Mohammed Siddiqui, MD

The University of Alabama, 

Tell us about yourself.

After graduating medical school, I completed residency training in internal medicine. I did postdoctoral fellowship training in vascular biology and hypertension from The University of Alabama at Birmingham under mentorship of Drs. David Calhoun and Suzanne Oparil. Currently I am Instructor of Medicine in Division of Nephrology at The University of Alabama at Birmingham.

What are your research interests?

My main interests are evaluating mechanisms and to identify therapeutic targets to manage hypertension. My interest lies in sympathetic activity, renin-angiotensin-aldosterone system and corticotropin-glucocorticoid axis affecting blood pressure. In addition, I am interested in secondary cause of hypertension especially primary aldosteronism. Further, I am interested in mechanisms interlinking hypertension and cardio-renal diseases including chronic kidney disease and heart failure.

What are you working on right now?

Currently, I am working on mechanisms related to high blood pressure in people living with HIV on integrase strand transverse inhibitors, which are newer antiretroviral therapy class of medications linked to increased blood pressure, weight gain, dyslipidaemia and adverse cardiovascular outcomes. In addition, I am working on evaluating mechanisms including socioeconomic and neighbourhood characteristics linked to higher out-of-clinic blood pressure in masked hypertension.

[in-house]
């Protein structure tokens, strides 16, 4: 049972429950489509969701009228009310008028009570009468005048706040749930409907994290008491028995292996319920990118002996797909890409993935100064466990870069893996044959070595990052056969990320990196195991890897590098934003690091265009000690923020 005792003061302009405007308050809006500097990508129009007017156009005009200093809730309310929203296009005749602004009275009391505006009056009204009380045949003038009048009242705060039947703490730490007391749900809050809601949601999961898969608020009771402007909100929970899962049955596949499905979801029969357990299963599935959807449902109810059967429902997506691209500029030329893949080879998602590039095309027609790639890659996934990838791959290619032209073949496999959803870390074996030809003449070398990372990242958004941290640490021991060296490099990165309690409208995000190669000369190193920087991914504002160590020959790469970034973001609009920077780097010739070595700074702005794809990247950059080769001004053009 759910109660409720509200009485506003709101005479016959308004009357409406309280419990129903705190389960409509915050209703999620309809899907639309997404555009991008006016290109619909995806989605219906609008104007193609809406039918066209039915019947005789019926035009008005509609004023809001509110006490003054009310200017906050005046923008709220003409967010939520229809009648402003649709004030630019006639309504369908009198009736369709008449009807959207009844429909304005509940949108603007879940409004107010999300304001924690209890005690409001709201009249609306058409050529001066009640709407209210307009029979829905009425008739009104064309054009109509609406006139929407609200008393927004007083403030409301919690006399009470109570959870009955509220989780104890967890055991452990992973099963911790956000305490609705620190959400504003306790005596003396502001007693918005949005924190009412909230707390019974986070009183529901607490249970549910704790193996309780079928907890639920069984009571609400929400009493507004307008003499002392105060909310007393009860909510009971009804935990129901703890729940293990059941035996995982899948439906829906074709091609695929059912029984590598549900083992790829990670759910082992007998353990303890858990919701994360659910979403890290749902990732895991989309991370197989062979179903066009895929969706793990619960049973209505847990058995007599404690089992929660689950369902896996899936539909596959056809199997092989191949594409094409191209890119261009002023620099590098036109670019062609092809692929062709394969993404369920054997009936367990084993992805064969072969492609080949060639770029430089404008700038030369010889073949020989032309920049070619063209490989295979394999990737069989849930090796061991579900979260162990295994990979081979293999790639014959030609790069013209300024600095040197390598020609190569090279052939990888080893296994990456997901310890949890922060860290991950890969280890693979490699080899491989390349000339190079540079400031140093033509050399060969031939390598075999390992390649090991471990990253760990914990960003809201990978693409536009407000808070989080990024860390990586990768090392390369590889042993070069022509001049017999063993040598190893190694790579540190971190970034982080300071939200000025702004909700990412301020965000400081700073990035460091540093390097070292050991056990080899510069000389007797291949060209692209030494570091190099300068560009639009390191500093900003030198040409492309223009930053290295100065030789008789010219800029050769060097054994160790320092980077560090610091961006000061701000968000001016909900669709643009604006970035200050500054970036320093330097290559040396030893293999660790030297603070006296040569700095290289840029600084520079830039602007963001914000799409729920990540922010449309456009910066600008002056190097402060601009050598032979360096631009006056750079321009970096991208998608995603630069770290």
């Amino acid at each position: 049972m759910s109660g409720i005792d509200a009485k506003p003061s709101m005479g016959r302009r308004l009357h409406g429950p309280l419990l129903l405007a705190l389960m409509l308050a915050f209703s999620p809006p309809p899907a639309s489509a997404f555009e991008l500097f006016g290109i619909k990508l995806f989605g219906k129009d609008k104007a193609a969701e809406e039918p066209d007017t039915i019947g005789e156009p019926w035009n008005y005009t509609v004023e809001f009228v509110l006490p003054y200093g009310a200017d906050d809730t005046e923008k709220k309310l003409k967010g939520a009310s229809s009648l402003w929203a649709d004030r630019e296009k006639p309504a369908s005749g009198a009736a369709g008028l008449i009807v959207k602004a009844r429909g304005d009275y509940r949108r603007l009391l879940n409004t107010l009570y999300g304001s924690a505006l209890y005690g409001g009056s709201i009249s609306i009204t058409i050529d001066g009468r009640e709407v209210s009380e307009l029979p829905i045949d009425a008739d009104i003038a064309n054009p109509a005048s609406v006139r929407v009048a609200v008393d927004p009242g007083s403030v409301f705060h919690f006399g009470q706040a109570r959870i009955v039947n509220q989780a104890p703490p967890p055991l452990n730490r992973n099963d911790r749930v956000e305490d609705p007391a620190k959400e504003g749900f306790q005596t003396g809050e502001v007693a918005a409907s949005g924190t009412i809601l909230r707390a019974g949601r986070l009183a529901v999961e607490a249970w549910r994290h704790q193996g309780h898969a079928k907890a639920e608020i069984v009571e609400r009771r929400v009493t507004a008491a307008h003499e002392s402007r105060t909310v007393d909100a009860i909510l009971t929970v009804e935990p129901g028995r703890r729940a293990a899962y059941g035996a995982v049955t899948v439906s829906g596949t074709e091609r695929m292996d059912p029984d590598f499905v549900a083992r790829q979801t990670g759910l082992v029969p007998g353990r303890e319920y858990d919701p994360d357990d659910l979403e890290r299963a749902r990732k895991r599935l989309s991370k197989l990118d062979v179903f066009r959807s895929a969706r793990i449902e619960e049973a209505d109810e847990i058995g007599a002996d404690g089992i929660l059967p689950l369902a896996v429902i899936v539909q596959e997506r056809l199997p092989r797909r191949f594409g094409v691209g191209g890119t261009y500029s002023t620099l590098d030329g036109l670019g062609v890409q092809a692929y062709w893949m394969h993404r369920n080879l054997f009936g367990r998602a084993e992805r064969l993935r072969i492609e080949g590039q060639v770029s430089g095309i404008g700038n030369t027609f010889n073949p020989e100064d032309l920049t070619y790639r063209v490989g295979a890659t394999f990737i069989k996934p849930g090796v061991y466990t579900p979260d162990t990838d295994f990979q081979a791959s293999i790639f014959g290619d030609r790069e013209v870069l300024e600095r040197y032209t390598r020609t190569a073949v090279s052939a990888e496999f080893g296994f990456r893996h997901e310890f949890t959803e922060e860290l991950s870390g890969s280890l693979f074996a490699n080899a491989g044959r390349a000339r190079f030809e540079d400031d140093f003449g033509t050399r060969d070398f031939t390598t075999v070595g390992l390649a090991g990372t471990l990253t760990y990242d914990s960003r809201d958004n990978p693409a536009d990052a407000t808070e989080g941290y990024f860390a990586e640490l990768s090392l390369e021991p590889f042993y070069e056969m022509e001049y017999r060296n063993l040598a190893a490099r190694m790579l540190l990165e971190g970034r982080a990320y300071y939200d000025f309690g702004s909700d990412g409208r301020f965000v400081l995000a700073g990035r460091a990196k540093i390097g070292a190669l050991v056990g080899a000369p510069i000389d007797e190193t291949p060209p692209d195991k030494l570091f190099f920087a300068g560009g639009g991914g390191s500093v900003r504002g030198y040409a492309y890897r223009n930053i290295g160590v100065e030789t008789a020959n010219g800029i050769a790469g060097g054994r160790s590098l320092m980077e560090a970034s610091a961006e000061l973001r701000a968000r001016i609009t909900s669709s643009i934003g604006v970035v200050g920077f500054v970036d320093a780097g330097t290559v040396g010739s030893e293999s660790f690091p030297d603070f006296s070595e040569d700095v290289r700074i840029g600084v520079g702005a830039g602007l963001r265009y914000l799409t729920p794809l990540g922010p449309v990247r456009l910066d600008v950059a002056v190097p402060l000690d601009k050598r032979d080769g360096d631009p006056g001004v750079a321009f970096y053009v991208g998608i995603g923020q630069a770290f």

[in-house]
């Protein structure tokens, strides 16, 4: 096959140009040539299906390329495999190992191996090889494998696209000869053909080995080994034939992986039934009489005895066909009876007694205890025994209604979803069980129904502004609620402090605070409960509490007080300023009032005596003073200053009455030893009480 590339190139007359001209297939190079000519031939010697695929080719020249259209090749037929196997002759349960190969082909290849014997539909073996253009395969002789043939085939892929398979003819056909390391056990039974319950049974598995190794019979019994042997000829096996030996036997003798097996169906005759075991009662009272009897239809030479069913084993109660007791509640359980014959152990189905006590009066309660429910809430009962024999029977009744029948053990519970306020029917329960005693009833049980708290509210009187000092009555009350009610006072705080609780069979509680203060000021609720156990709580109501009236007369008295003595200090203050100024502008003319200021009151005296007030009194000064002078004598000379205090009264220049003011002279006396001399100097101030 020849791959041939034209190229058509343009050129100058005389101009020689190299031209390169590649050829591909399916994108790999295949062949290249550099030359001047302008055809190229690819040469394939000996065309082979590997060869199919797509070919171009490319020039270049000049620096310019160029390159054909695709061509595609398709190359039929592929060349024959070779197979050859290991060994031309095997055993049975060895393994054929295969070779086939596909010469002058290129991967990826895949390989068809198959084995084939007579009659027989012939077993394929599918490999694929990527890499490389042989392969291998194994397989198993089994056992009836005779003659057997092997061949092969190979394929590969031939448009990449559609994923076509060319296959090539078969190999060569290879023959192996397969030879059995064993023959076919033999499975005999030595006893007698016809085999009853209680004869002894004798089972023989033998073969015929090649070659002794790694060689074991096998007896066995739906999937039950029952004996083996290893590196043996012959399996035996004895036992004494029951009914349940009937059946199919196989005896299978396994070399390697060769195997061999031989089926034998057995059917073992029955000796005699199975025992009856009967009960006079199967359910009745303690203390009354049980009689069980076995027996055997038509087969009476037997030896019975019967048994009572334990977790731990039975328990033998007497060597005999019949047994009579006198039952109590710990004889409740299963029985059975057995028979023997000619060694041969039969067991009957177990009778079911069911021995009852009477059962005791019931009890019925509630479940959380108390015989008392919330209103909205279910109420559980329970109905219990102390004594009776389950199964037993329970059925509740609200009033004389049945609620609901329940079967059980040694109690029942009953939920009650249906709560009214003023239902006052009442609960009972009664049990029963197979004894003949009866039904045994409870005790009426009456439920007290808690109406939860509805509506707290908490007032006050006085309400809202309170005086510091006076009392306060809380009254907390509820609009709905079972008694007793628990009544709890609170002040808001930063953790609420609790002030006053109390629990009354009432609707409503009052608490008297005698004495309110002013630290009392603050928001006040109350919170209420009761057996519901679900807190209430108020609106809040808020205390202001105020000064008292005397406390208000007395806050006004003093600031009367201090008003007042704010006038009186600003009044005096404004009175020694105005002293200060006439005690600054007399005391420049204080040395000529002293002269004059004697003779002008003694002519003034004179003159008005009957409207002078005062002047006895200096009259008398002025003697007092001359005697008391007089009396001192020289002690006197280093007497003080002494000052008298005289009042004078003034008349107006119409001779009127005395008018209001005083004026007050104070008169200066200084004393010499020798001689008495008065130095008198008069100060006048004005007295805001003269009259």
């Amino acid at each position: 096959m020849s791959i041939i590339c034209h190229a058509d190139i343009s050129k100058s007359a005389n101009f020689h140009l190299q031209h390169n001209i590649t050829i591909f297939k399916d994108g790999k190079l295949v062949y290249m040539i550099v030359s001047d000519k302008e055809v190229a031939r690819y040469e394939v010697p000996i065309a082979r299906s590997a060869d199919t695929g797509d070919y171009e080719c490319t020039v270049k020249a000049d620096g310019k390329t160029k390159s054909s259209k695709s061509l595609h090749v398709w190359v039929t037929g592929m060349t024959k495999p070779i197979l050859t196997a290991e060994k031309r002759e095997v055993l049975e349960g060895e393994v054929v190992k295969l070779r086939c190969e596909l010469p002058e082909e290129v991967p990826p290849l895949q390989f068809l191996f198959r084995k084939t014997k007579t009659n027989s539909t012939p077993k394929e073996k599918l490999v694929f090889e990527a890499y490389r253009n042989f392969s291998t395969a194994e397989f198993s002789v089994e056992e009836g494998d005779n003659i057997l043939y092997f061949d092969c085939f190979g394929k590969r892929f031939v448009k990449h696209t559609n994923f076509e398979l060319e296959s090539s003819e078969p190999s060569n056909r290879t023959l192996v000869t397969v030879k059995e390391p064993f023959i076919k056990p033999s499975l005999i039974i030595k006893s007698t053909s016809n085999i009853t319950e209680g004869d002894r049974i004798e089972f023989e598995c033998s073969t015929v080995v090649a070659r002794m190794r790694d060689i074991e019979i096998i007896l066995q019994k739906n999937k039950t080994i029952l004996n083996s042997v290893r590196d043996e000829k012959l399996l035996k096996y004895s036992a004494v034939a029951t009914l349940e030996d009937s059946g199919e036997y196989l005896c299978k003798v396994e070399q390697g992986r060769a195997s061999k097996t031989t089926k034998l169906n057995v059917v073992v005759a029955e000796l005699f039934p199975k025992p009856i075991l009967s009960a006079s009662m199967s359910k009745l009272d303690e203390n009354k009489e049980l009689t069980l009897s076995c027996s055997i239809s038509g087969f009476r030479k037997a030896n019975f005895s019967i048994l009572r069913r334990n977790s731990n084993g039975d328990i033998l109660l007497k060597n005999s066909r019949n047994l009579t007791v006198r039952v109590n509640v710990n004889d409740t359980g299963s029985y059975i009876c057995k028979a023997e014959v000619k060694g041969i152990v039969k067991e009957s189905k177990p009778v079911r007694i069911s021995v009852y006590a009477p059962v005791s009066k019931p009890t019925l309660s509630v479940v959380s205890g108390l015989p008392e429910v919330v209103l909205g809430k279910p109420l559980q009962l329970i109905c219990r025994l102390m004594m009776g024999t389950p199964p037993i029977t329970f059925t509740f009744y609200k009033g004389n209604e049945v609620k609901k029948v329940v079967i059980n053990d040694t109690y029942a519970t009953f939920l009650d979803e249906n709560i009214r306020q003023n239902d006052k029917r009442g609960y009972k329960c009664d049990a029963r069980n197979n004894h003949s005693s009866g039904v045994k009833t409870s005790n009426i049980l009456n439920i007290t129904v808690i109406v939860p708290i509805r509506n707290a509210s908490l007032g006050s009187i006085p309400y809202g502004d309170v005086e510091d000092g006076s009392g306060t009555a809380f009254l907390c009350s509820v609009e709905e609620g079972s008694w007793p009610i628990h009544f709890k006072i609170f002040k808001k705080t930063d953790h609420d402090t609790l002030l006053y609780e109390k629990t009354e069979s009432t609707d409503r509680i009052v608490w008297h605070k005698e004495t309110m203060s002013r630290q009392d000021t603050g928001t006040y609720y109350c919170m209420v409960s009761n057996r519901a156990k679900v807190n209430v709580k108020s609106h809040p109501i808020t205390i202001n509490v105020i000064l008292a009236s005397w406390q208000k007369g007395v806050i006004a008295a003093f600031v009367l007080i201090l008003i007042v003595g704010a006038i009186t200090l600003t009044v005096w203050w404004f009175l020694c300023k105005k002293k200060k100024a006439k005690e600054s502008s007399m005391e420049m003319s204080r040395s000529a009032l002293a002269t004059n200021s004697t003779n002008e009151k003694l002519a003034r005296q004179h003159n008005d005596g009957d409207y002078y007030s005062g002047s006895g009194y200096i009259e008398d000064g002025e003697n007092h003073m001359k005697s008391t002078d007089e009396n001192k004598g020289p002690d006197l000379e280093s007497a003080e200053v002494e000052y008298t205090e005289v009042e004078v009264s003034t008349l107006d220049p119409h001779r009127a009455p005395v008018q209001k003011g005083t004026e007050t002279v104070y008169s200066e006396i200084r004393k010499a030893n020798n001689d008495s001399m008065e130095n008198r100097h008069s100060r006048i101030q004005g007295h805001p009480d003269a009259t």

What do you hope to achieve in the field of hypertension over the next 5 years?

My goal is to establish myself as an independent researcher investigating mechanisms and to identify the therapeutic targets to manage primary and secondary hypertension, hypertensive phenotypes including hypertension in people living with HIV.

What challenges have you faced in your career to date?

As an immigrant moving to US from India after completing my medical education, there have been numerous challenges faced but also an equal number of opportunities gained in my career in medicine. In the past year during COVID-19 pandemic, I had transitioned from trainee to new investigator. With ongoing disruption of clinical research activities during COVID-19 pandemic, it is even more difficult for new investigators like me to embark on new research projects. I have been able to overcome these difficulties with support of my mentors, institute leadership, and look forward to working in the field of hypertension.

Which of your publications are you proudest of and why (please include paper reference)

I have been proud of all my publications, in particular the manuscripts evaluating cause of higher out-of-clinic blood pressure in masked uncontrolled hypertension where by definition BP is high in this hypertensive phenotype. We reported that higher out-of-clinic sympathetic activity increases aldosterone secretion mediated by renin-angiotensin system relating to higher out-of-clinic BP in patients with masked uncontrolled hypertension.

What is your favourite manuscript from a lab other than your own?

My favourite manuscripts to date are by Gupta & Patel from University of Leicester on antihypertensive medication adherence. They identified risk factors associated with antihypertensive medication non-adherence and also reported how non-adherent hypertensive patients respond to repeated liquid chromatography-tandem mass spectrometry-based biochemical analysis with improved medication adherence and significant BP drop.

What are your passions outside of work?

My passions outside of work are traveling, cooking and running and in future hope to participate in a marathon.